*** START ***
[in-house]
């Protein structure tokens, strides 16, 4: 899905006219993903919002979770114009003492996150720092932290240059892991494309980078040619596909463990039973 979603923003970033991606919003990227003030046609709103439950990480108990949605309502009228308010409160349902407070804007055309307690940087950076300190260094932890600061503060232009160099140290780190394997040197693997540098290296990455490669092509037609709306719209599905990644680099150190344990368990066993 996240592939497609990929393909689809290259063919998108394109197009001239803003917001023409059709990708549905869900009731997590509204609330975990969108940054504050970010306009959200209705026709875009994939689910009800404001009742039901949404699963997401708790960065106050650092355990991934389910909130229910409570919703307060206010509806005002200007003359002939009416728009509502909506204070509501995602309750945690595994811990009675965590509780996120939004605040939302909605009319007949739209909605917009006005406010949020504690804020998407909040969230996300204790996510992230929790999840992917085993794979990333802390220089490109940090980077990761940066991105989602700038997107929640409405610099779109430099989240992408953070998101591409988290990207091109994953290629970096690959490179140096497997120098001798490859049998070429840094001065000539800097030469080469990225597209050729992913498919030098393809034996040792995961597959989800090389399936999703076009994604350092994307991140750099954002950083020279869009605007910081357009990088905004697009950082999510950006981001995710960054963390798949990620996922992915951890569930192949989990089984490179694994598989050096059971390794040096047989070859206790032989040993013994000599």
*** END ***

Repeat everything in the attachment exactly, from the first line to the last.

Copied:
[in-house]
């Protein structure tokens, strides 16, 4: 899905006219993903919002979770114009003492996150720092932290240059892991494309980078040619596909463990039973 979603923003970033991606919003990227003030046609709103439950990480108990949605309502009228308010409160349902407070804007055309307690940087950076300190260094932890600061503060232009160099140290780190394997040197693997540098290296990455490669092509037609709306719209599905990644680099150190344990368990066993 996240592939497609990929393909689809290259063919998108394109197009001239803003917001023409059709990708549905869900009731997590509204609330975990969108940054504050970010306009959200209705026709875009994939689910009800404001009742039901949404699963997401708790960065106050650092355990991934389910909130229910409570919703307060206010509806005002200007003359002939009416728009509502909506204070509501995602309750945690595994811990009675965590509780996120939004605040939302909605009319007949739209909605917009006005406010949020504690804020998407909040969230996300204790996510992230929790999840992917085993794979990333802390220089490109940090980077990761940066991105989602700038997107929640409405610099779109430099989240992408953070998101591409988290990207091109994953290629970096690959490179140096497997120098001798490859049998070429840094001065000539800097030469080469990225597209050729992913498919030098393809034996040792995961597959989800090389399936999703076009994604350092994307991140750099954002950083020279869009605007910081357009990088905004697009950082999510950006981001995710960054963390798949990620996922992915951890569930192949989990089984490179694994598989050096059971390794040096047989070859206790032989040993013994000599």